Weather, planting delays have resulted in capacity, rate and volume swings
To farmers, the weather can be their friend. It can also be their foe. Too much rain. Not enough rain. Too much sun. Not enough sun. You get the picture.
Weather is to farmers like diesel fuel is to truckers. As costly as it may be, without it, work doesn’t get done. Weather, though, is also a critical eliminate for truckers and trucking companies that haul agricultural products. Trucking operations that move the nation’s grain, wheat, produce and other bulk agricultural products are equally impacted by the weather. If a crop is late arriving, trucks sit idle. If there is too much or too little volume, shipping rates are moving like a porch swing on a windy day.
This type of volatility in weather and rates can impact trucking operations in other modes as well. For instance, the extremely wet winter in California delayed the planting of produce, leading some refrigerated haulers to shift trailer capacity to the dry van market in the area and in the process pulling loads from dry van carriers and helping keeping rates soft.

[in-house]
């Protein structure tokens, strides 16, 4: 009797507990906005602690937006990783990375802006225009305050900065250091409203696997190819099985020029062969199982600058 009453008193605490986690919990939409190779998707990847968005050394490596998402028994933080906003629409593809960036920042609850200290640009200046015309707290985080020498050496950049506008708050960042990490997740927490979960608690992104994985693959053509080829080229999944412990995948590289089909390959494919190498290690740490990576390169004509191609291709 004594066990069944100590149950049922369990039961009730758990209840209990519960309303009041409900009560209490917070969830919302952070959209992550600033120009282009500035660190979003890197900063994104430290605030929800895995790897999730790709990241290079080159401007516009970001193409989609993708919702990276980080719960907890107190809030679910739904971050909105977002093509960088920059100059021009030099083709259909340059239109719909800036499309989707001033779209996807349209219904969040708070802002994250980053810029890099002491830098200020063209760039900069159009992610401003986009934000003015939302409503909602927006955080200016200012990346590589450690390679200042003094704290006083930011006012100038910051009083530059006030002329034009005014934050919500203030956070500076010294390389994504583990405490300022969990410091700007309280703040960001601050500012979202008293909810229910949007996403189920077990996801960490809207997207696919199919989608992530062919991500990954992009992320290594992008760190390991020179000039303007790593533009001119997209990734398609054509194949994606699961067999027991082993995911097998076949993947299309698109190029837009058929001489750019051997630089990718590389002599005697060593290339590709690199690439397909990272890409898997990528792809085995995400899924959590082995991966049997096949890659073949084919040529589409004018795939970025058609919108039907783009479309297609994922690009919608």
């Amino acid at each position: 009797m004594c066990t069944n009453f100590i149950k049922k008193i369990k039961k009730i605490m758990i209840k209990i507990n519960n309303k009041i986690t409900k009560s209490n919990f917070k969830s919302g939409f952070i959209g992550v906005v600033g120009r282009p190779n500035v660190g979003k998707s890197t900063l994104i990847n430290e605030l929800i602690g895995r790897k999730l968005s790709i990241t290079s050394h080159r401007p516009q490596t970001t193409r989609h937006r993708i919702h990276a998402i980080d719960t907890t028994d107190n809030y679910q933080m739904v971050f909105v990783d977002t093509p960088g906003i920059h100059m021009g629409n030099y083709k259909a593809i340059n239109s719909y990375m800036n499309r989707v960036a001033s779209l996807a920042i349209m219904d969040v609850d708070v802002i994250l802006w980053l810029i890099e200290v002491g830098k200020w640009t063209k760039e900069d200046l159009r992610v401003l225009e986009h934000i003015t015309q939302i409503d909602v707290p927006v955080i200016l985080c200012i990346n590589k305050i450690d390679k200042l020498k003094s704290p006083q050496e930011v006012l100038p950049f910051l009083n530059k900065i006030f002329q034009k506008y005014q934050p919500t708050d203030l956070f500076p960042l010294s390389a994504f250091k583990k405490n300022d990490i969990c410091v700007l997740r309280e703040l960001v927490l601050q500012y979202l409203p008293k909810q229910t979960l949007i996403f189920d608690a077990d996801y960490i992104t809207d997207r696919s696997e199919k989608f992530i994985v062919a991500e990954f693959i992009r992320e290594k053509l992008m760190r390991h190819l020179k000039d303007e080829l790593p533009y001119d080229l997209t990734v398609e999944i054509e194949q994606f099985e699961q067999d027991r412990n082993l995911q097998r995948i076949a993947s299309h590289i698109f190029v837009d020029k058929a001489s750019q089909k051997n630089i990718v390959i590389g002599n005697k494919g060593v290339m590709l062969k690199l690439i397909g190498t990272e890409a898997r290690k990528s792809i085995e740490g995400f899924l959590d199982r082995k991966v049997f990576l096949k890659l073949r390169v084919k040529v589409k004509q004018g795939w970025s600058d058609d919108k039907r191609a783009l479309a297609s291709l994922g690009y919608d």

Many people picture long freight trains moving the nation’s grain, with hundreds of grain hoppers moving tons of the product. But, despite this image, the majority of agricultural products still move on trucks. According to a 2016 report from the USDA’s Grain Transportation Report, trucks carry 70% of the agricultural and food products, alcohols, fertilizers, lumber, wood products, paper, pulp and paperboard articles. In 2013, 65% of all U.S. grain was moved by truck – 78% of the domestic grain and 20% of export grain.